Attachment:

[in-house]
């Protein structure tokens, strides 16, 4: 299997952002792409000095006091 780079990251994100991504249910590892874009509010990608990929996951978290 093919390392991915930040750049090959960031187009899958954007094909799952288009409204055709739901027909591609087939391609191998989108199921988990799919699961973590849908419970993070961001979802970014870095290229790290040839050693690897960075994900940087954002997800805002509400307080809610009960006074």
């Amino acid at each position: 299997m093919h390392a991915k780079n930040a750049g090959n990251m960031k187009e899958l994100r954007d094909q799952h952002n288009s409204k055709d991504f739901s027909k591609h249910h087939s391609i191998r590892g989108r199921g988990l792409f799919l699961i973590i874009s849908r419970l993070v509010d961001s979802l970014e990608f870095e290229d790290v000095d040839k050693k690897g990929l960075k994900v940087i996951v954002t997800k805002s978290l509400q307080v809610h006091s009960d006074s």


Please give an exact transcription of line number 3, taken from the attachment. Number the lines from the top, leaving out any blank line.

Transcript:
């Amino acid at each position: 299997m093919h390392a991915k780079n930040a750049g090959n990251m960031k187009e899958l994100r954007d094909q799952h952002n288009s409204k055709d991504f739901s027909k591609h249910h087939s391609i191998r590892g989108r199921g988990l792409f799919l699961i973590i874009s849908r419970l993070v509010d961001s979802l970014e990608f870095e290229d790290v000095d040839k050693k690897g990929l960075k994900v940087i996951v954002t997800k805002s978290l509400q307080v809610h006091s009960d006074s």